BBC News website readers worldwide have been describing how their travel plans have been severely affected by the high security alert at UK airports.
IAN TREDGETT, EN ROUTE FROM BERLIN TO LONDON - VIA AMSTERDAM AND BRUSSELS, FRIDAY
It is taking me about a day and a half to make a journey that usually takes about two hours.
Many passengers were forced to sleep in airports on Thursday night
I travel on business every week and this is the worst set of delays I've seen.
I was hoping to fly home on Thursday at 1455 with Air Berlin but all flights to the UK were cancelled.
So the only flight I could get was to Amsterdam, where I had to stay overnight.
I am now on a train from Amsterdam to Brussels and I hope to get the Eurostar from there to London.
It's proving to be a very long journey but I have to get home any way I can.
I have seen huge queues and crowds of people that were forced to sleep at two major European airports - Berlin and Amsterdam - after being told there were no flights available.
It's all been very messed up, but it is, after all, in the interest of security. I guess this is just something we will have to get used to now.
DAVE AINSWORTH, ISTANBUL, TURKEY, THURSDAY
I have been waiting all day at Istanbul airport trying to get a flight to Heathrow.
Passengers are facing long delays
It's complete chaos. No one knows what is going on and I keep getting passed from one person to another, only to get repeatedly told to wait for another hour or so.
I have no idea whether to book accommodation or wait for a possible later flight.
Five out of the six flights due to fly to Heathrow today have so far been cancelled and all of Friday's flights are fully booked.
I may have to see if I can fly to Paris instead and get the Eurostar train back to London.
It's obviously not the best situation.
EMMA ALLEN, MADRID, SPAIN, THURSDAY
I am a flight attendant for a UK-based transatlantic carrier.
I tried to fly to London this morning but was told by Iberia Airlines that the flight was cancelled and that no further flights would be flying to Heathrow.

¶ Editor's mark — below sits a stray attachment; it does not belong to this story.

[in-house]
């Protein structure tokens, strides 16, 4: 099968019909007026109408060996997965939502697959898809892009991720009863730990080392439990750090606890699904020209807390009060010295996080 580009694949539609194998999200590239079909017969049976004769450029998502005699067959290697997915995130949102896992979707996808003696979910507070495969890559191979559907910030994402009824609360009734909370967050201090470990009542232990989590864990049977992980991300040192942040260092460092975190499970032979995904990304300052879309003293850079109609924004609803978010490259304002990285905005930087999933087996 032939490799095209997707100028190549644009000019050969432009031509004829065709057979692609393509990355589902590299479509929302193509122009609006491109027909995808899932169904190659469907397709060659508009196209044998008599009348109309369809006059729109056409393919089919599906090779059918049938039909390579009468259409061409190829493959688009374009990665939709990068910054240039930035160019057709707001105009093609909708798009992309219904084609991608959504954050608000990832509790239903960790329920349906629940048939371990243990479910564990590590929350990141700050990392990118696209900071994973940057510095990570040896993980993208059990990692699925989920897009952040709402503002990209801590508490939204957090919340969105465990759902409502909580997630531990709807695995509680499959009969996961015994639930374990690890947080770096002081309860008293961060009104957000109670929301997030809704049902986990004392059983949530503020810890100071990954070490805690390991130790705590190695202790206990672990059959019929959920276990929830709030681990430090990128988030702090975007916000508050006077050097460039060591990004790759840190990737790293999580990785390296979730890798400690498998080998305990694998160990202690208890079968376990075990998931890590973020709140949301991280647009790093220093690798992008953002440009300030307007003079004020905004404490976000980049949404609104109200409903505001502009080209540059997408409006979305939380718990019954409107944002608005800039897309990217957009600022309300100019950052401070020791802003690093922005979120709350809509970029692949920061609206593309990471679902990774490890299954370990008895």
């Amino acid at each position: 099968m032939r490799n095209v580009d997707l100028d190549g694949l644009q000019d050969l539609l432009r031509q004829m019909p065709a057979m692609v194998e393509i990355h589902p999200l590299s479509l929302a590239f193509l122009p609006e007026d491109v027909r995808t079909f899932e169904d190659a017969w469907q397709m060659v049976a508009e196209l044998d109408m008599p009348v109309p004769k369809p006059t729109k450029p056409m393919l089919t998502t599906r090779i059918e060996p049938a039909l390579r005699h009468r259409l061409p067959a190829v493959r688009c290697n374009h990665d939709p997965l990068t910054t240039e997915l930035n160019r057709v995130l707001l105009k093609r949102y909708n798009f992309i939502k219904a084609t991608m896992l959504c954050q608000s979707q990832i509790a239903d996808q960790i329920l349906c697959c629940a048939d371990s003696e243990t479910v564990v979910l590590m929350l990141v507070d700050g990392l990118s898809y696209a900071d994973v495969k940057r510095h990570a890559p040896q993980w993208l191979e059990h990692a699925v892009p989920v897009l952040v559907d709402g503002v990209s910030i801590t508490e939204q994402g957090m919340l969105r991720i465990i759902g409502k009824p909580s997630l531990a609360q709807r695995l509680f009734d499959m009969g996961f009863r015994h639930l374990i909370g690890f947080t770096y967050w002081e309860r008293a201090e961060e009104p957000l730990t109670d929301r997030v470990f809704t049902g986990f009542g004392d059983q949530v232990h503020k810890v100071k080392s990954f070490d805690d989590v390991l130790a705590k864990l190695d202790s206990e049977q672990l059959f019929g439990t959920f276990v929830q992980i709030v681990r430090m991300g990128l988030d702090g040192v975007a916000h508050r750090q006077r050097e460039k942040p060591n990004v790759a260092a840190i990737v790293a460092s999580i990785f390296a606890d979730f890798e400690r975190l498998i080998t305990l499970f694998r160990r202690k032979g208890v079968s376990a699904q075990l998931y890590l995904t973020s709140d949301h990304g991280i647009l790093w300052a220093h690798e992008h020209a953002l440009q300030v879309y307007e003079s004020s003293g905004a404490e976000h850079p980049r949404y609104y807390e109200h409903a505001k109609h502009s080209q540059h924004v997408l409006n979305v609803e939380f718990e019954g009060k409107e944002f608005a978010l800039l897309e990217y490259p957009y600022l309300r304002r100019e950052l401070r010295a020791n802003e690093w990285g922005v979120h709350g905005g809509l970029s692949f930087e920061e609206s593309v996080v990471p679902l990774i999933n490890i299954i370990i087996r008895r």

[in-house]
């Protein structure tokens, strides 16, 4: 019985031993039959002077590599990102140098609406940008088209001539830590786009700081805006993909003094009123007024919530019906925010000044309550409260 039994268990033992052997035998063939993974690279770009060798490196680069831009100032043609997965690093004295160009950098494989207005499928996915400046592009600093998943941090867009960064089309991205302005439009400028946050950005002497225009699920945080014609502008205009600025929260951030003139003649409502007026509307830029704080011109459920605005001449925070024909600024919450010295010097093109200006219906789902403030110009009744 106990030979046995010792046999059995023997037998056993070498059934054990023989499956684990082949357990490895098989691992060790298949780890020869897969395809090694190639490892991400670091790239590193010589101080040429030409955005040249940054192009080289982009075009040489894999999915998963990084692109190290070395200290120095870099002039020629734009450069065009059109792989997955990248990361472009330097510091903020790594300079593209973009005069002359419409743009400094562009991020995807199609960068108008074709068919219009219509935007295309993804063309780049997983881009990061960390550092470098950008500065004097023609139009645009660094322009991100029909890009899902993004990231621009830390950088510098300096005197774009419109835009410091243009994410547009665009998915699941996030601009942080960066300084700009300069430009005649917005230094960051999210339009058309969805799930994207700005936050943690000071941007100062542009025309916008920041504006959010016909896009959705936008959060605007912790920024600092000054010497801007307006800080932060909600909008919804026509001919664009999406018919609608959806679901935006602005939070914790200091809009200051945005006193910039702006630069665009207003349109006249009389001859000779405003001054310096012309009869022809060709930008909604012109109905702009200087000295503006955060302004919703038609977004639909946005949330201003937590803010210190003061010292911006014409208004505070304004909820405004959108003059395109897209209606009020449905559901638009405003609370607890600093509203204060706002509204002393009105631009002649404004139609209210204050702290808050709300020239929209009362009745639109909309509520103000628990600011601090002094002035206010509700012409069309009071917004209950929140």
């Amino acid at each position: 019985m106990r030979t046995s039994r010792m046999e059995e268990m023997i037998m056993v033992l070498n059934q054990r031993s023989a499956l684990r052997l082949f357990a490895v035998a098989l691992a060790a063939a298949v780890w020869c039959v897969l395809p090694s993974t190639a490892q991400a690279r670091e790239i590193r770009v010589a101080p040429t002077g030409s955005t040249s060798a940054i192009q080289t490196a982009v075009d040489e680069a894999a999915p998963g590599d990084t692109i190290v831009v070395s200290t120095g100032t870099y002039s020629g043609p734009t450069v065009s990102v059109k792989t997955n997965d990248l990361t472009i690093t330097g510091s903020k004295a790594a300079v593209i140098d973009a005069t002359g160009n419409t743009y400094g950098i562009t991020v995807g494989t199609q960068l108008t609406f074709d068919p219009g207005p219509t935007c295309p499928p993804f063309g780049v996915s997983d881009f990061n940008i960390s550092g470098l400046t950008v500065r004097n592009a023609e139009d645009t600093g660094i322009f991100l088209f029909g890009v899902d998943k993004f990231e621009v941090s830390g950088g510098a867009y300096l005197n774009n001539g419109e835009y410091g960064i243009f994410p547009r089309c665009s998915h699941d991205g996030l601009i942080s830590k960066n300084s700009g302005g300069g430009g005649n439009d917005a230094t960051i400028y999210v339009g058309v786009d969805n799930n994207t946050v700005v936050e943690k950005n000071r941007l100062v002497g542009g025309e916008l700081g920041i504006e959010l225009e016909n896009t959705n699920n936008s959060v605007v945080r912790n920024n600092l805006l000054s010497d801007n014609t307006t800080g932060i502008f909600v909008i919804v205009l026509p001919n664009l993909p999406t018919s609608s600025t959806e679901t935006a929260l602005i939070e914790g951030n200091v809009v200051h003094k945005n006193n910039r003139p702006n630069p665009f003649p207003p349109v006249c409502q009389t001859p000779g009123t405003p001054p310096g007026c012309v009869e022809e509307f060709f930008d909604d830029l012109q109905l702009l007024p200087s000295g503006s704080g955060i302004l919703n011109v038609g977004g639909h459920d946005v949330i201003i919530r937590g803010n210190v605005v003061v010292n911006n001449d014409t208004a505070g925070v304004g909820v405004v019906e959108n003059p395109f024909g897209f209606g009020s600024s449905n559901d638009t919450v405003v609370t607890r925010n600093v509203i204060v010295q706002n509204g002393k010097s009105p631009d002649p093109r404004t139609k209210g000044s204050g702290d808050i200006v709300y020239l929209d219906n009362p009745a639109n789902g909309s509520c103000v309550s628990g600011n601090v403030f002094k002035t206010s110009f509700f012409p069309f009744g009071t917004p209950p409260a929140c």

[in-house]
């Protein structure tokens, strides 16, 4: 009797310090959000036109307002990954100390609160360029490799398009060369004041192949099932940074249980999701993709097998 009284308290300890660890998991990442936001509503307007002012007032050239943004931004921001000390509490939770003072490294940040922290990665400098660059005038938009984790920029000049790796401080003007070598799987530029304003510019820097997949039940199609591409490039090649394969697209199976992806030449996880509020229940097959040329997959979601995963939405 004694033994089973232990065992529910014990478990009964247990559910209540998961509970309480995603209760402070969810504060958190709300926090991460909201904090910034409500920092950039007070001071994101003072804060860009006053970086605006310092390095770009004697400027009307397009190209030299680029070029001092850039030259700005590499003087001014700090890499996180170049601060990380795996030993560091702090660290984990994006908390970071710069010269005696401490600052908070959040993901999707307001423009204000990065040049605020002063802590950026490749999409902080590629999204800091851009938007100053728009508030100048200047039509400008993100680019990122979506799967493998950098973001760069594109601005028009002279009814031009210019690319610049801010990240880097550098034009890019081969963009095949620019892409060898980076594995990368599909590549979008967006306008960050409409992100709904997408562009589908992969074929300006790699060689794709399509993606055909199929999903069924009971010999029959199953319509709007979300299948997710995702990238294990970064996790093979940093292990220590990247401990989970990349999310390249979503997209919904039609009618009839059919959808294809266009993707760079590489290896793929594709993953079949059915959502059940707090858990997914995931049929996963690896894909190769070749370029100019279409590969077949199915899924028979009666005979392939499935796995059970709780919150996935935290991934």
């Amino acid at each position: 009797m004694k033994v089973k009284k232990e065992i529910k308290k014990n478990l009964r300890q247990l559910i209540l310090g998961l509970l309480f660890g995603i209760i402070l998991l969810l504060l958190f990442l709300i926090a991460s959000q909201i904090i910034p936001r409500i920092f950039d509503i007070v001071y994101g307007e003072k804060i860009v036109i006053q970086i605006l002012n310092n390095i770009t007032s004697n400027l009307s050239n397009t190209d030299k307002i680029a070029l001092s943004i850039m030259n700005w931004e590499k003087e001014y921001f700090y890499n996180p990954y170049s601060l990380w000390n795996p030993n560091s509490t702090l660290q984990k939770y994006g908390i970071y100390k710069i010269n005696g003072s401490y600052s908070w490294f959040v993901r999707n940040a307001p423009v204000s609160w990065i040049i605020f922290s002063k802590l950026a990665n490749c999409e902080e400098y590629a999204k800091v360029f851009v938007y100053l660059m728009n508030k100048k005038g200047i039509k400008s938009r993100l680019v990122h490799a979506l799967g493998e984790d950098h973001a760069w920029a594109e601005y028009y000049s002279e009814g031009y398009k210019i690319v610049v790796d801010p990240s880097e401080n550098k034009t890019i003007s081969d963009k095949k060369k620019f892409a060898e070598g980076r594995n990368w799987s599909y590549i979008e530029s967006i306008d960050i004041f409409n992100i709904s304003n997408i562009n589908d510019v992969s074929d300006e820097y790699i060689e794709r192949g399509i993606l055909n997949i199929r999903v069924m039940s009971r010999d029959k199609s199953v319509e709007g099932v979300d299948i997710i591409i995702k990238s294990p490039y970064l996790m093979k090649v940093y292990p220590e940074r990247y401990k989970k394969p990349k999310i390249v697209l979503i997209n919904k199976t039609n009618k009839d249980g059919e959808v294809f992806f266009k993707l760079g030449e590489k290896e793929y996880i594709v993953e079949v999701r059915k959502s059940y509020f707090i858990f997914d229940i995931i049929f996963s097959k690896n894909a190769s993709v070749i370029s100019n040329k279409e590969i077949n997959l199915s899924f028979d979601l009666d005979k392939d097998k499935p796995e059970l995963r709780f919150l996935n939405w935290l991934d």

They didn't tell us why but my dad phoned me to tell me about the security alert in the UK.
I have just given up and gone home now.
The crowds were not that big at Madrid airport but they will be huge on Friday, as it is a holiday, and there is bound to be a knock-on effect on flights here.
As a flight attendant I'm happy to see such high security measures in place, but the people who are looking to attack aircraft will look for any weaknesses and unfortunately you have to say that if it's going to happen it'll happen.
It won't make me any more concerned to fly, however.
Today is probably the safest day to travel.
SHAUKAT BADANI, SAN DIEGO, CALIFORNIA, USA, THURSDAY
My wife and son are travelling from Manchester, UK to San Diego, via Philadelphia.
All luggage has been subjected to stringent security checks
They had a four hour delay and will miss their connecting flight from Philadelphia to San Diego.
I am trying to get them on another flight or get a hotel room for them in Philadelphia.
This will not be easy as Philadelphia is a major hub and there are bound to be a lot of people having problems getting where they want to go.
As a traveller, you don't mind this kind of inconvenience if it's for safety, but if the authorities were working on this for a long period of time, as they have said, it makes you think that they should have had a more organised plan in place for passengers.
It all looks pretty chaotic as far as I can see.
LAURA MCLEOD, PHILADELPHIA, USA, THURSDAY
I'm due to fly back to London Gatwick today from Philadelphia.
I have been trying to get through to the airline, US Airways, but there is no information about my flight at the moment, so I'm a bit stuck on what I'm going to do.
I have had family members phoning to check that I'll be able to get back safely, and I'm really quite nervous about flying now.
It's quite scary.
I was just in New York yesterday at Ground Zero paying my respects to the people who died there and then I wake up to this news today.
It's all very sad and worrying.